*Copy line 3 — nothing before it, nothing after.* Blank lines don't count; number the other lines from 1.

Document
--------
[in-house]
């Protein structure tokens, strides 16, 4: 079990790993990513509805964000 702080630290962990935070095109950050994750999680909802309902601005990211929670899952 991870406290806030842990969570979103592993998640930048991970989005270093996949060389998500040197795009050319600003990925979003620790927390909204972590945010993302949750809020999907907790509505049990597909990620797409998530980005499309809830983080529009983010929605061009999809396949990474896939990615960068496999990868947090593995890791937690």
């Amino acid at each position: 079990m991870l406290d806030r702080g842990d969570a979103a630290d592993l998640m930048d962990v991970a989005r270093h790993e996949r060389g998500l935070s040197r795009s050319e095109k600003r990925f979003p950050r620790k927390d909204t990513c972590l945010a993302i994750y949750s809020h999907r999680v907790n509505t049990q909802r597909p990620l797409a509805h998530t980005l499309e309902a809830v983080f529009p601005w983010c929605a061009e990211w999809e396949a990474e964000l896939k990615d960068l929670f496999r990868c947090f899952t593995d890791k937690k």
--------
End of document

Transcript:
């Amino acid at each position: 079990m991870l406290d806030r702080g842990d969570a979103a630290d592993l998640m930048d962990v991970a989005r270093h790993e996949r060389g998500l935070s040197r795009s050319e095109k600003r990925f979003p950050r620790k927390d909204t990513c972590l945010a993302i994750y949750s809020h999907r999680v907790n509505t049990q909802r597909p990620l797409a509805h998530t980005l499309e309902a809830v983080f529009p601005w983010c929605a061009e990211w999809e396949a990474e964000l896939k990615d960068l929670f496999r990868c947090f899952t593995d890791k937690k």